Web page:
Fibre is an essential part of a healthy diet; fuller in bulk, yet devoid of excess calories and fat, and packed with many health benefits. Dietary fibre can be considered the healthiest of all carbohydrate food options. Fibre gives your meal the required bulk while replacing most of the heavy carbohydrates and fats typical of most common diets.
However, not everyone gets enough intake of fibre daily; it's recommended that you include between 20 and 30 grams of fibre in the diet daily.
Health Benefits of a High-Fibre Diet
Consumption of food that is rich in fibre is of benefit to you in the following ways:
1. Improves Blood Sugar Control: Fibre from legumes, barley, oats, some fruits and vegetables help regulate blood sugar and by lowering serum cholesterol, protect against heart disease. Excess blood fats are possibly reduced as well.
2. Heart health may improve by diets rich in fibre through its cholesterol-lowering effects.
3. Combats Constipation: The most undisputed advantage of fibre is its ability to soften and expand stool volume, speeding up faecal transit and elimination. Fibre increases the rate at which waste products are removed from the body.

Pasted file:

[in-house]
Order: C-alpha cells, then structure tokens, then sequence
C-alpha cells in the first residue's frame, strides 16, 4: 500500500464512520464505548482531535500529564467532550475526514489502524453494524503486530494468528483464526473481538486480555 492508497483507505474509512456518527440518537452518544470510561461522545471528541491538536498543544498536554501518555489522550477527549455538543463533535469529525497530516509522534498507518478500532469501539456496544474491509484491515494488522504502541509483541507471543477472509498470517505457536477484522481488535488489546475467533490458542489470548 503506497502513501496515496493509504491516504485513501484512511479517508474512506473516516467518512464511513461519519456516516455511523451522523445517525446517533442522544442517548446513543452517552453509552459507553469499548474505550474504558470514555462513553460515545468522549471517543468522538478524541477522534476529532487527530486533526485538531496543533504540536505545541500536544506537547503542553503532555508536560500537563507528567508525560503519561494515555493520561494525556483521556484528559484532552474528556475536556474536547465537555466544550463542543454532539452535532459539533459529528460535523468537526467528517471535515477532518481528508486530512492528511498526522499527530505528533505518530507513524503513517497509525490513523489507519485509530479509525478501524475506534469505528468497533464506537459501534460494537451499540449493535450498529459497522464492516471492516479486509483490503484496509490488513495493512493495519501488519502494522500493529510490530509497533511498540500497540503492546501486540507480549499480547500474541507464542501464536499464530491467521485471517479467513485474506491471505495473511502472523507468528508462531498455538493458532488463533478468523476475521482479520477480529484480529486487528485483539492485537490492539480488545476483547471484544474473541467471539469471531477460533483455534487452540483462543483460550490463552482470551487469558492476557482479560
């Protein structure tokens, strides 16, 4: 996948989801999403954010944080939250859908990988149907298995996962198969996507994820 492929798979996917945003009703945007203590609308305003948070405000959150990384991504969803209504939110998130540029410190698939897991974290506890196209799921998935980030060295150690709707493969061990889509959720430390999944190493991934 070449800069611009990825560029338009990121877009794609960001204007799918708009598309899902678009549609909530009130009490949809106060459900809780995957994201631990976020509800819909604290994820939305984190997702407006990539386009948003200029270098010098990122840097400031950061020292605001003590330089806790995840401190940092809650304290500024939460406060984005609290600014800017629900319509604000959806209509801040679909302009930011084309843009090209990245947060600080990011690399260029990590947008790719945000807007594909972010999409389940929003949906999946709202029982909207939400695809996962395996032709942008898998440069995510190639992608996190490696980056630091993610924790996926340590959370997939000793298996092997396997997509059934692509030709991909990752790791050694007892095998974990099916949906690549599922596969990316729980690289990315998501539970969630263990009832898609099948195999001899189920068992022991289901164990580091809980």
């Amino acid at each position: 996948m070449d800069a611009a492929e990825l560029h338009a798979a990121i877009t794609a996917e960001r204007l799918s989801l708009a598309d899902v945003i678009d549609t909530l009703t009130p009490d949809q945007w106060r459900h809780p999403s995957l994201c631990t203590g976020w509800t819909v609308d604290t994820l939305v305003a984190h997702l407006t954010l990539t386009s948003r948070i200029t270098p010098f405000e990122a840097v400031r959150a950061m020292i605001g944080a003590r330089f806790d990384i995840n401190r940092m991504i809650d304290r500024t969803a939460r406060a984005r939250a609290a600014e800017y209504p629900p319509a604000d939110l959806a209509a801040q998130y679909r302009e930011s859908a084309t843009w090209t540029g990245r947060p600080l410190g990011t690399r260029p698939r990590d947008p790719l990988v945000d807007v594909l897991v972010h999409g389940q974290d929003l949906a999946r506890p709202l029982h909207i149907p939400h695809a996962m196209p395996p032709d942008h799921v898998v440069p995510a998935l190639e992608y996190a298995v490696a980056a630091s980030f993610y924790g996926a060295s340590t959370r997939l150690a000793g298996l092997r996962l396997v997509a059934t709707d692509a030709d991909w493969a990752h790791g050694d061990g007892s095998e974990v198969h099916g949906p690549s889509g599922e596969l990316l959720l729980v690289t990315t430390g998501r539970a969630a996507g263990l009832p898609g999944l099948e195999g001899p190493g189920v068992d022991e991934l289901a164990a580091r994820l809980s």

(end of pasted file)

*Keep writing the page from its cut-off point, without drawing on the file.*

4. Enhances weight loss since the meal is bulky, but has low fat and calories.
5. Possible protection against and prevention of some types of cancer, hemorrhoids, diverticular disease, Irritable Bowel Syndrome (IBS), etc.
Common Sources of High-Fibre Foods
You may be wondering how to increase your daily fibre intake without dramatically altering your diet. Here are a few examples of foods that are high in dietary fibre:
· Fruits – apple, avocado pear, raspberries, banana, orange, strawberries, figs, etc.
· Vegetables – carrots, potatoes, artichokes, green peas, broccoli, turnip greens, Brussels sprouts, sweet corn, tomato, etc.
· Grains – corn, wheat, barley, rye, brown rice, oat · Legumes, nuts and seeds – white beans, black beans, kidney beans, almonds, lentils, split peas, sunflower seed kernels and pecans.
Although most people don't consume enough fibre, it is vital to watch the rate of increase in dietary fibre intake, as a sudden and major increase in fibre intake may result in bloating, gas or abdominal pain. A healthy way to gradually increase the fibre in your diet is to consume five grams more than you would over a three-to-five-day period while drinking plenty of water. It is also important to note that the recommended fibre intake for children differs from that of adults; and can be calculated by adding five grams of fibre to the child's age in years.
Get more fibre in your diet today and keep living in vitality!